Angling bodies have been getting increasingly concerned at the conduct of the British Canoe Union (BCU) and Canoe England (CE) who are encouraging canoeists to defy the law and trample over anglers rights.
They have been promoting a 'Right to Paddle' campaign for several years and simply refuse to acknowledge the existence of limitations on navigation in civil law. Both organisation promote canoeing guides and events which encourage canoeing on rivers where no lawful right of navigation exists.
Organised trespasses are becoming all the more commonplace and are promoted through the 'independent' website 'Song of the Paddle' http://www.songofthepaddle.co.uk/
which promotes what they call 'open canoeing'.
The Angling Trust recently sought clarification on the canoeists demands from Fisheries and Natural Environment Minister Richard Benyon. The minister strongly rebutted the notion of an automatic 'right to paddle' up every stream, brook and river in the country regardless of the impact on either the environment or other river users.
Richard Benyon made it clear in an interview for the Angling Trust members magazine The Angle that there will be no legal right to paddle without the riparian owners permission. The previous Labour government was clear on this and the policy of voluntary access agreements only has now been re-affirmed by the Coalition government.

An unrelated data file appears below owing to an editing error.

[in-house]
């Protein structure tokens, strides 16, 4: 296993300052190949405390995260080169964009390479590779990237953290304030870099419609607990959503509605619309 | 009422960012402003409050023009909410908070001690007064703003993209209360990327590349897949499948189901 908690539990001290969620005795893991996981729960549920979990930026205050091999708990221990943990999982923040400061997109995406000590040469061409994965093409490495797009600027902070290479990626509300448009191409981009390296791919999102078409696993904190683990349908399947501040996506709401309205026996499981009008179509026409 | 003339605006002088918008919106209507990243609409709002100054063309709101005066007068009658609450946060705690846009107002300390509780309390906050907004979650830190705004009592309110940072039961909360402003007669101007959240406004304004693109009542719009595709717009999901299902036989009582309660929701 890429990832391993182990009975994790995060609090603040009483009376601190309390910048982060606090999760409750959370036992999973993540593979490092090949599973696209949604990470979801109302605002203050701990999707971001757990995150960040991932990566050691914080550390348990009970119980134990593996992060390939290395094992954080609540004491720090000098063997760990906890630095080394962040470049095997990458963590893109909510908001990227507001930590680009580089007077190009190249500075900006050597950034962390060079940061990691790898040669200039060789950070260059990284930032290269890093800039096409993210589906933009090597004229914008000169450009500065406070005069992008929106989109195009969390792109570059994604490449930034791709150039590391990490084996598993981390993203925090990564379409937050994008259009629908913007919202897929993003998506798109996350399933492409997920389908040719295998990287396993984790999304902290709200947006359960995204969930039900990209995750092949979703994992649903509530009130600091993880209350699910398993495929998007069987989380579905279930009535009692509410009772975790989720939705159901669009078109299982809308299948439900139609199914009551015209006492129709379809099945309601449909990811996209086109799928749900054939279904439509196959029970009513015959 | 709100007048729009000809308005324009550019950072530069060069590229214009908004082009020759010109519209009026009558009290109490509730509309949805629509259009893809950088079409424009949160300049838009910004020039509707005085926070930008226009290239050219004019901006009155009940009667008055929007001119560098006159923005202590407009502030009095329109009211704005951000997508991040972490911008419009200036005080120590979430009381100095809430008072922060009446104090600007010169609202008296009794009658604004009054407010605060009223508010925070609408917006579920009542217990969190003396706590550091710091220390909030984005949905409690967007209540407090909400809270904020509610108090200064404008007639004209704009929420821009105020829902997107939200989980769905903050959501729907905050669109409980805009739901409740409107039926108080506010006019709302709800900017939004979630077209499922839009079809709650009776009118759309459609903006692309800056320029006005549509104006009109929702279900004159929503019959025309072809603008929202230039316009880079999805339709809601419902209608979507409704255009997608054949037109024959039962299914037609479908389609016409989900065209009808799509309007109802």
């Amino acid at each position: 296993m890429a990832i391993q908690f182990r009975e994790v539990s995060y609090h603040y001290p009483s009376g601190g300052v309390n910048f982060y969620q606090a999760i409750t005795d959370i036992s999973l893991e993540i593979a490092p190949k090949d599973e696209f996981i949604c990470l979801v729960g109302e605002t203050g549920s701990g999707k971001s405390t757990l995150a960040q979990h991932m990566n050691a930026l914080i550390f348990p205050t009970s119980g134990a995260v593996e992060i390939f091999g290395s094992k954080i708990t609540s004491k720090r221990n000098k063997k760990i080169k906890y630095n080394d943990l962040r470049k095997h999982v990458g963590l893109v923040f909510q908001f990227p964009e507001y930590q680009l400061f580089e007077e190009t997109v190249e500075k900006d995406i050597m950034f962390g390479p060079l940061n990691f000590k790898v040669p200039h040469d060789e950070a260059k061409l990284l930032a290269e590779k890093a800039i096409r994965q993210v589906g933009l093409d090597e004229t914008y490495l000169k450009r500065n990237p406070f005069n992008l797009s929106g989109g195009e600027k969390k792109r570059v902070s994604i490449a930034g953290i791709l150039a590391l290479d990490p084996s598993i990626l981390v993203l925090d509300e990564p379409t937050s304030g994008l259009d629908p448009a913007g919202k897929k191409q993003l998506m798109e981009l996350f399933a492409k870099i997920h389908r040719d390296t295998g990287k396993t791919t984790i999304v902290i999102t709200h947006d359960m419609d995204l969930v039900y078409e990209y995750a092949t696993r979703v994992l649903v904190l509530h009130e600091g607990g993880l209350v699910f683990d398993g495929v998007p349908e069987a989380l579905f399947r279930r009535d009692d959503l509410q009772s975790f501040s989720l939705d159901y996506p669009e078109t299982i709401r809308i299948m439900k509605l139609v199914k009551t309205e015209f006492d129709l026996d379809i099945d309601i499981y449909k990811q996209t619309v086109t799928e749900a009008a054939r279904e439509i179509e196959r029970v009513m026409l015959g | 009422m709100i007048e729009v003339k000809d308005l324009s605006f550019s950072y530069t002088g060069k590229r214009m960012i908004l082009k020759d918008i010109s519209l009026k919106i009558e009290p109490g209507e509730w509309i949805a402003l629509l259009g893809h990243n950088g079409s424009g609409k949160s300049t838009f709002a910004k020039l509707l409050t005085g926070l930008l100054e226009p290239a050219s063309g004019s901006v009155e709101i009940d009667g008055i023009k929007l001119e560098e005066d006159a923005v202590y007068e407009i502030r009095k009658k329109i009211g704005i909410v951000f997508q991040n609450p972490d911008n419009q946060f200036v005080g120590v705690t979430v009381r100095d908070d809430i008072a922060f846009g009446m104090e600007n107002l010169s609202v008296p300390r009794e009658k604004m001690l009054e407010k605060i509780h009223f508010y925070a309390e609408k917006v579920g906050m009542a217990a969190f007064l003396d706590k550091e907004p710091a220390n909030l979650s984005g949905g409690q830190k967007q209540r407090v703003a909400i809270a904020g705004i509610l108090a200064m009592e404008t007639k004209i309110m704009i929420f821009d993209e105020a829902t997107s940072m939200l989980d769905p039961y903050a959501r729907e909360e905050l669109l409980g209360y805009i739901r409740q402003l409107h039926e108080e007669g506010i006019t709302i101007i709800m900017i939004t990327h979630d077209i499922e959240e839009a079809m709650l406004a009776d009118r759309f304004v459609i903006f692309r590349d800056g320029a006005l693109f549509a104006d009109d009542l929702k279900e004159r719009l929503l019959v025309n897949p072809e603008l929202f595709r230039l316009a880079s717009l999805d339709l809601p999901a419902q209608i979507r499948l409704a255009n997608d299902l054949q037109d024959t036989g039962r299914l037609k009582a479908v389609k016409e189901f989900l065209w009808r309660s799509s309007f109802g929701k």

Text from Fisheries and Natural Environment Minister Richard Benyon's interview on canoeists
1. Will you rule out a statutory 'right to paddle' for canoeists?
I want to be really clear about this. While we want more people to get out and enjoy activities in the countryside they must be complimentary. There are plenty of places to canoe where it is appropriate and others where it is not. There will be no change to our policy of supporting voluntary access agreements as the only way forward. Anglers and fishery owners spend a lot of time and money caring for our rivers and streams and their rights deserve to be respected
Angling Trust National Campaigns Coordinator Martin Salter said:
"The Angling Trust has been challenging the claims being made by militant canoeists that they should have a right paddle up every river, stream or brook in Britain irrespective of ownership or the impact this has on wildlife or other people's enjoyment. The rights of navigation are clear in law and there are thousands of miles of navigable rivers and waterways to which canoeists have legal access. We also have well worked voluntary access agreements in place which allow canoeing on some rivers such as the Dart and the upper Wye at times of high water when fishing will not be affected.
Because the BCU is refusing to recognise the law of the land it is pulling out of these voluntary access agreements claiming they are now unnecessary.The rejection of a 'right to paddle' by Richard Benyon is most welcome and we call upon the organisations that represent canoeists to recognise the law of the land and that it is not going to be changed in their favour any time soon.
Continued authorised trespasses by the BCU could put funding for their sport in jeopardy which would be a shame as there is plenty of water out there for everyone to share provided that people agree to operate within the law and do not think that they can trample over the rights of anglers and others."